There's something about the gun that results in the media focusing on it rather than on the criminal who misuses it. And neither are they interested, apparently, in how the low-life got hold of a prohibited weapon in the first place. I suppose the gun, along with wild tales of what it can do, makes for much more exciting copy.
Many police have their faces set firmly against the private possession of firearms. And as for pistols, any mention and they cry, “public safety”, which sounds commendable but I’m afraid it’s just a smokescreen. Parliament is responsible for public safety and they make laws to protect it. The job of the police is to implement those laws as they are written, rather than putting their own gloss or spin on them, or even inventing their own because they think they know better than our elected representatives.
Humane despatch of animals
But before you put this rant down to just another grumpy-old-man moment, let me tell you a story. One day a member of the National Gamekeepers’ Organisation (NGO) applied for authority to acquire a .45 semi-automatic pistol for the humane killing of sick and injured animals, as allowed by Section 3 of the 1997 Firearms (Amendment) Act. It is important to remember that there is no mention in this legislation of either calibre or magazine capacity. Any restrictions arise entirely from police and sometimes Home Office policies. They are not the law.
Quite reasonably, our chap wanted a .45 because he has some pretty tough animals to deal with, but the police said they would allow a revolver of this calibre on condition that the cylinder was butchered so that only two of the chambers would hold a cartridge. There are many reasons why such a thing is unfit for purpose, but suffice it to say that the NGO member didn’t want a revolver anyway, because of its bulk. He wanted a semi-auto.
Widespread police policy
At this stage, let me absolve the head of the firearms licensing department from any personal blame for what followed. What occurred was the result of widespread police policy, and the poor officer doubtless had a coven of senior policemen breathing down his neck, threatening eternal damnation, plagues of boils and slaughter of his first born if he dared grant the application.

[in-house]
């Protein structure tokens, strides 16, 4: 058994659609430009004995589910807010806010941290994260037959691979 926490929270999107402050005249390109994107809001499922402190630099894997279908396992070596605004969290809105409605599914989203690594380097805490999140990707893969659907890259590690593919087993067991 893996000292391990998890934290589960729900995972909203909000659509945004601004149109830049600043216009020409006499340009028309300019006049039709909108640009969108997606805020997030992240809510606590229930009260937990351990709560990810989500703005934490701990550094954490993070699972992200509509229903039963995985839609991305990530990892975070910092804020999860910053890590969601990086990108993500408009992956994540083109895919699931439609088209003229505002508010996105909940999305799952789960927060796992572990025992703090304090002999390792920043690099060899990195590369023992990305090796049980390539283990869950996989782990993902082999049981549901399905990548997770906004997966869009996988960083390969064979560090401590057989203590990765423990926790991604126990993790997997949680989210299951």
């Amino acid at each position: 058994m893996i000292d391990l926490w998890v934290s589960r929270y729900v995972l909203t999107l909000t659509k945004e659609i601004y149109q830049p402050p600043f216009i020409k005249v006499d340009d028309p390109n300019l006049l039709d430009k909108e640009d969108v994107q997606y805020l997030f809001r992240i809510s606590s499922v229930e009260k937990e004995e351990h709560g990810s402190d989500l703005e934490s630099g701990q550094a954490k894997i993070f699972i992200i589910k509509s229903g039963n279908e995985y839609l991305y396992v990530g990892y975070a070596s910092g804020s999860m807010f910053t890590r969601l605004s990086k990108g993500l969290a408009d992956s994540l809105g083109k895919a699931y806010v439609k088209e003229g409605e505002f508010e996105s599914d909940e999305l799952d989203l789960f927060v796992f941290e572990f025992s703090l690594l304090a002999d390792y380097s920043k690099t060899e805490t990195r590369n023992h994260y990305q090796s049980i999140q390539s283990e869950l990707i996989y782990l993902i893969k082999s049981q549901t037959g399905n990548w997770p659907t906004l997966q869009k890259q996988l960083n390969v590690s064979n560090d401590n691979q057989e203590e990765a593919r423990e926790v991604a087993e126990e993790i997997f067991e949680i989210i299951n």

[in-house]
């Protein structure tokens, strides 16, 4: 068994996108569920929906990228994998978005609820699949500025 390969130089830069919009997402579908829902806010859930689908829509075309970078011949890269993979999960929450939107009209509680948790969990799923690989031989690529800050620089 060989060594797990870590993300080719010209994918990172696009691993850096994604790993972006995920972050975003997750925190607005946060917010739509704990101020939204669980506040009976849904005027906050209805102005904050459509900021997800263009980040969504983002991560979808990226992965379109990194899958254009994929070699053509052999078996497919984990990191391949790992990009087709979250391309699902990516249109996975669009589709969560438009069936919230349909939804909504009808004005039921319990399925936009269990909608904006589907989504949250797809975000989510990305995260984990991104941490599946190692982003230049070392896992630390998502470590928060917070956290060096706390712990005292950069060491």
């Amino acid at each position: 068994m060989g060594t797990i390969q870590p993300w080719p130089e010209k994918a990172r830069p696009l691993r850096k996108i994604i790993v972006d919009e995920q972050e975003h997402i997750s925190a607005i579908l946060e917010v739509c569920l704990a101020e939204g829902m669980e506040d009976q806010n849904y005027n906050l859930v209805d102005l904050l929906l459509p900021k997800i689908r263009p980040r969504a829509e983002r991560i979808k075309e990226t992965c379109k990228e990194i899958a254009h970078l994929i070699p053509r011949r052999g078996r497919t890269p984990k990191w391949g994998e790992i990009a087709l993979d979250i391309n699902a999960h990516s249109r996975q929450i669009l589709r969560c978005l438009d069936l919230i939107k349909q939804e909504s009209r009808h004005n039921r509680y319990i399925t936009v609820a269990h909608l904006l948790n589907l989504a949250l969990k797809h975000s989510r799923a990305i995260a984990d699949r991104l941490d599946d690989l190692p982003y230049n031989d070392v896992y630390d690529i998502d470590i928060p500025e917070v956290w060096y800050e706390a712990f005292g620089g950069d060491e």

In the end, our member offered to have the magazine of an automatic pistol restricted to two rounds but was not prepared to have the modification welded in because that makes the gun unfit for purpose. He was refused, and so ended up in Crown Court.
The appeal system is too expensive for most of us due to the cost of solicitors and barristers, but our man decided to represent himself, which takes both guts and determination. The Court took the view that the police should accept the applicant’s offer to restrict his magazine to two shots, with no requirement for the restriction to be welded in place, so I think we may regard that as a successful outcome. But what a lot of hassle and expense, only for the police to be told to accept an offer made to them months previously!
Reminder to follow the law
Though the judge stressed that his decision does not establish legal precedent, meaning it is not binding on another court, it did reinforce previous Crown Court decisions reminding police that they must follow the law as it is written, rather than how they might wish it had been written.
The semi-automatic pistol is an emotive item because it is so often used by armed criminals. However, the police argument that we shouldn’t have them for reasons of public safety is not supported by the legislation or by any investigation of the facts.
Police often suggest that the certificate holder might “lose” his pistol, but without producing any evidence that such things happen often enough to be a genuine concern. They certainly seem to lose their guns occasionally but there is little history of responsible certificate holders acting in so cavalier a fashion.
No threat to safety
Finally, from the safety point of view and in terms of the danger of criminals getting hold of it, a .45 automatic is a sensible gun to choose. It can be carried dismantled and should always be transported with the magazine removed so that it cannot be fired. You can’t do that with a revolver!
Further, there is the ammunition itself. I’ve been told that criminals have no problem getting hold of .45 calibre guns, but ammunition can be difficult to find. Since military and police mostly use the 9mm, there must be loads of it around, if you know where to look, but .45ACP is much less common, particularly here in the UK, so adding another level of security.